Dalston Eastern Curve Garden/Late noti

Sunday 29 January 2017, 2-5pm FREE

If you’ve been inspired by Winterwatch on TV this week, we’ve got an afternoon to get you outside and close up to plants and nature. We are told the weather is going to be be warming up this weekend, so it’s a good time to come along and enjoy the Garden.

RSPB Big Garden Birdwatch, 2-3pm
This weekend sees the annual RSPB (The Royal Society for the Protection of Birds) Big Garden Birdwatch taking place all over the country. We will be identifying and counting the different species of birds that arrive in the Garden between 2-3pm on Sunday and everyone is welcome to help – you don’t have to be an expert. If you haven’t got your own garden to count the birds, but would still like to help with this valuable research, you can join us here between 2-3pm and get spotting.

Make a Bird Feeder, 2-5pm
Help feed the birds in Dalston in these late winter months by making one of our recycled juice carton bird-feeders, before filling them with bird-food and helping hang them up around the Garden. Sessions are run by the Garden’s volunteers, are drop-in, free and open to children and to adults, although young children should be accompanied by their parent or carer. We will be inside the Pineapple House so the wood-burning stove will keep everyone warm and cosy.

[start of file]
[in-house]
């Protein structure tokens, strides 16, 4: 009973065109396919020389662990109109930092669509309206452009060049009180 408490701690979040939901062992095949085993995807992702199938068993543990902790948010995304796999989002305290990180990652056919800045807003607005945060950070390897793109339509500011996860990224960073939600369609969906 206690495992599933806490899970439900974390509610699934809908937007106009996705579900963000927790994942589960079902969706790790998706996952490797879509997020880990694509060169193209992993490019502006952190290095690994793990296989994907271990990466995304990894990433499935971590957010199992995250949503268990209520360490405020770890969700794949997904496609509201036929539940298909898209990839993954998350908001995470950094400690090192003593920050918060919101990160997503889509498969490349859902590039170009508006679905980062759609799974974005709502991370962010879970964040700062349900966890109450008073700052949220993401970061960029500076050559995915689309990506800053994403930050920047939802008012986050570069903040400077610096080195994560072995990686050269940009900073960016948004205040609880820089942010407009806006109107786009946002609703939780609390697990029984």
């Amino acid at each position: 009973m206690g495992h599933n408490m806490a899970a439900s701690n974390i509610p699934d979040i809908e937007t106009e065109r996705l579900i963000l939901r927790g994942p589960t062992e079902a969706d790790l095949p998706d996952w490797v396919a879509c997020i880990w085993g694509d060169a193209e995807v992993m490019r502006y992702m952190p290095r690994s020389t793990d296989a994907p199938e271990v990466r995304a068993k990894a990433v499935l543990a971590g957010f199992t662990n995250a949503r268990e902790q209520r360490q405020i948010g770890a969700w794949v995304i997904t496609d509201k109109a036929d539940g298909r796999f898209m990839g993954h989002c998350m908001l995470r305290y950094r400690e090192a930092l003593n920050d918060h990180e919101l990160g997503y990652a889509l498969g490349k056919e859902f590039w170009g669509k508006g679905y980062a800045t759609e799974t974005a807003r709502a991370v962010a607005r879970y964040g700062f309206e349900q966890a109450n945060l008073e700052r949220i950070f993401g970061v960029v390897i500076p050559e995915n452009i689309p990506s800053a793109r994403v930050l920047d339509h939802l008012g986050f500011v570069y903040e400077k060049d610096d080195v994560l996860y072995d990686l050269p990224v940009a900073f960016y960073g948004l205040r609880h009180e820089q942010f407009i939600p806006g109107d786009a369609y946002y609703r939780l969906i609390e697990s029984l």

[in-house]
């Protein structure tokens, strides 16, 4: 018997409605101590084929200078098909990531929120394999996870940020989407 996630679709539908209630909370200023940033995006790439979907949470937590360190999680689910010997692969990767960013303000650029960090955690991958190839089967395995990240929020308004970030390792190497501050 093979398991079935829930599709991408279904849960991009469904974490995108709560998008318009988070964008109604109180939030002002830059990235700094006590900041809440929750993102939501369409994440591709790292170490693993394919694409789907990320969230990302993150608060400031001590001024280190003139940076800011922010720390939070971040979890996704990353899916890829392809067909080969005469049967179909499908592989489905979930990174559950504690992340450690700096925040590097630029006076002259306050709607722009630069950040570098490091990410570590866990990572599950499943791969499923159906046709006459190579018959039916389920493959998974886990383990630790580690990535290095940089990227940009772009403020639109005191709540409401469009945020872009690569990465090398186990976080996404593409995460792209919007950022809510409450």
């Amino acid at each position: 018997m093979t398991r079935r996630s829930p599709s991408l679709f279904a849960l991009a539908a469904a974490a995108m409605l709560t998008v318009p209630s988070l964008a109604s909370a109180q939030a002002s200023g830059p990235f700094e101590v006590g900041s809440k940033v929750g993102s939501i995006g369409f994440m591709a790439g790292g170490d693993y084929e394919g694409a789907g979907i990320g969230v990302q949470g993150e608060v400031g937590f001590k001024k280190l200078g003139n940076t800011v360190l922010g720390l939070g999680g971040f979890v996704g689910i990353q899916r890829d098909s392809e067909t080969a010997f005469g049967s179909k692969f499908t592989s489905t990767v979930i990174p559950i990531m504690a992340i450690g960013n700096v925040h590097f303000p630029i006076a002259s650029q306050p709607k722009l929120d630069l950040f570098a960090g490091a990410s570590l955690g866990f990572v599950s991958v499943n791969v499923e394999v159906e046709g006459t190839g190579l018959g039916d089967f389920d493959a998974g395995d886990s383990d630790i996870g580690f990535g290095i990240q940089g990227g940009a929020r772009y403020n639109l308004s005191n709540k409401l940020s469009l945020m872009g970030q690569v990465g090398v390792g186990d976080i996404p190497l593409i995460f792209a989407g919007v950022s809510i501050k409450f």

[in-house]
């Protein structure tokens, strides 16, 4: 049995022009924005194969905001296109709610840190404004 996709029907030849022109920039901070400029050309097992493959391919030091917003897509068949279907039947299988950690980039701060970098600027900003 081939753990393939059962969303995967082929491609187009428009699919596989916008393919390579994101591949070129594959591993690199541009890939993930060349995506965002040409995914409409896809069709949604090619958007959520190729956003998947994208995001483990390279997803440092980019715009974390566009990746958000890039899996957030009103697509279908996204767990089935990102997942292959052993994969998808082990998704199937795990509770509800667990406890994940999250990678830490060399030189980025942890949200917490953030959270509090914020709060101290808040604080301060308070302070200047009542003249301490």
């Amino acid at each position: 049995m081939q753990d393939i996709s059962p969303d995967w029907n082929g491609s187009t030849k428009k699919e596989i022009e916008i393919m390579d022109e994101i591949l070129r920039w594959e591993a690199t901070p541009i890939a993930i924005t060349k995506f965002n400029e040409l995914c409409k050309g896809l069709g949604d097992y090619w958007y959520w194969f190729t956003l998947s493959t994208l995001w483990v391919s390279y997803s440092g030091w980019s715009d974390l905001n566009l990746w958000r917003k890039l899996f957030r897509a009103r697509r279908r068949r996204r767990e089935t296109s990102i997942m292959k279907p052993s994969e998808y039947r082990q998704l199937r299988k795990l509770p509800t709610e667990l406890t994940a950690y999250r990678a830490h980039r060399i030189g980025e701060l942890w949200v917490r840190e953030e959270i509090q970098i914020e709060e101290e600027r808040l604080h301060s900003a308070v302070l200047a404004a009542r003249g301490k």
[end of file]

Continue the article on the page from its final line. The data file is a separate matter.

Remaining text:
Bird-song drawing 2-4pm
Artist Sandra Keating from ‘Project Wonderlands’ invites you to connect with and create in nature, by making ‘Mindful’ sound drawings inspired by the work of artist Nicola Pomery. Participants will be invited to listen carefully to bird-song recordings installed in the garden and draw with their eyes closed. Drawings will be made outside (weather dependent) so wrap up warm!

January Garden Stroll, 3pm
Join us for the first of this year’s free guided ‘strolls’ around the Garden, to see what plants are looking good in winter, to learn about the history of the space and to hear more about our gardening plans for 2017.

some art and cooking

Up Your Street   Issue 4

Mon Jan 30th £2. Available times for morning and afternoons for an ongoing weekly workshop . Art therapy at Claremont Project. We need to book. Group of 6-8 only. Contact Claremont. Members only.

Wed Feb 1st    £5  Posh Club (cabaret and high tea) at St Paul’s Church in Stoke Newington. We need to book